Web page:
If you have an ACS member number, please enter it here so we can link this account to your membership. (optional)

ACS values your privacy. By submitting your information, you are gaining access to C&EN and subscribing to our weekly newsletter. We use the information you provide to make your reading experience better, and we will never sell your data to third party members.



Chemists Devise Kilogram-Scale Route To Chiral Lactone Building Block

Four-step synthesis and chiral resolution of Taniguchi lactone requires no chromatography

by Carmen Drahl
May 12, 2014 | A version of this story appeared in Volume 92, Issue 19

Don’t be fooled by the Taniguchi lactone’s small structure—it’s been a starting point in some big syntheses, including the first stereoselective assembly of quinine. Chemists have a handful of ways of making the lactone. But those routes didn’t work at the kilogram scale required by Fredrik von Kieseritzky of Swedish organic electronics firm Arubedo; Yeliu Wang of contract research organization Beijing Honghui Meditech, in China; and Magnus Axelson of Sweden’s Karolinska University. So the trio took matters into their own hands. Their four-step synthesis and chiral resolution method is capable of producing kilogram quantities of a single enantiomer of the Taniguchi lactone without any chromatography, which saves time, solvent, and money (Org. Process Res. Dev. 2014, DOI: 10.1021/op500096j). After assembling the racemic lactone, the team developed a process to obtain the single enantiomer. They first opened the ring with (S)-1-benzylmethylamine and a titanium dehydrating agent. Those conditions hadn’t been used before, but they successfully obtained a mixture of ring-opened products. Then they isolated the needed intermediate by crystallization. Finally, they chose acidic hydrolysis to re-form the (S)-Taniguchi lactone. Chemists typically conduct that step under basic conditions, which aren’t amenable to kilogram scales, the researchers note. They add that the titanium-mediated step is likely to work for other lactones.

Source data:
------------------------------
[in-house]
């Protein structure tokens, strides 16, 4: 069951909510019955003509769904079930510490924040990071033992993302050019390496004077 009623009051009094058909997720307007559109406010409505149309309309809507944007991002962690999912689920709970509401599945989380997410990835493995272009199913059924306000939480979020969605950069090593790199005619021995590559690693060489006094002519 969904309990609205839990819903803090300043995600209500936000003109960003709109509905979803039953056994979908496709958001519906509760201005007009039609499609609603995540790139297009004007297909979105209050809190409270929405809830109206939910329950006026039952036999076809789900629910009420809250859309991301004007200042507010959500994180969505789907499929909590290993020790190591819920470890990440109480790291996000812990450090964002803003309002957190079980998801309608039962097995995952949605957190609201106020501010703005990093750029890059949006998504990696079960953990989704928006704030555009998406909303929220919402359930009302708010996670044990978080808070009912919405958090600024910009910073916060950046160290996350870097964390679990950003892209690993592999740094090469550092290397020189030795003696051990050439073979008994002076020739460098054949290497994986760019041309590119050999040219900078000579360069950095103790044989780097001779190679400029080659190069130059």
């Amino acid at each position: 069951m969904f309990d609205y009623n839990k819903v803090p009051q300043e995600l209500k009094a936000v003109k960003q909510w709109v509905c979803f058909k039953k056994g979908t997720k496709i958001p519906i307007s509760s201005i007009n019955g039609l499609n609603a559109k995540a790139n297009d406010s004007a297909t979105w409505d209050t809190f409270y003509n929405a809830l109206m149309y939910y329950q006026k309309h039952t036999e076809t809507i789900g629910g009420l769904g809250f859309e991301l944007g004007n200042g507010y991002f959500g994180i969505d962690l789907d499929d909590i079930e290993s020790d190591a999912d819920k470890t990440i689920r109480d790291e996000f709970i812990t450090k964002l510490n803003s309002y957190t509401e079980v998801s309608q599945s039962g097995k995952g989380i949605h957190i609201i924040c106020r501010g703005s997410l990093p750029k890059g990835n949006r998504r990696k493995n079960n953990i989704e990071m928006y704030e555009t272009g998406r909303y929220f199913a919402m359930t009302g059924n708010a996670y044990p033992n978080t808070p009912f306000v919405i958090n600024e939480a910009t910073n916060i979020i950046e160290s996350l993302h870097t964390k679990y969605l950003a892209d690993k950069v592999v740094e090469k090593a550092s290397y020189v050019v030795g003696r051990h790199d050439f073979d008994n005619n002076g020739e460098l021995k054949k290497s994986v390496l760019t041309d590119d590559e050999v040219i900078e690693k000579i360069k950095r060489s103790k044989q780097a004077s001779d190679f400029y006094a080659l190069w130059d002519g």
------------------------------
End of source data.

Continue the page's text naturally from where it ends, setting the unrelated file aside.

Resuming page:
This article has been sent to the following recipient:

Chemistry matters. Join us to get the news you need.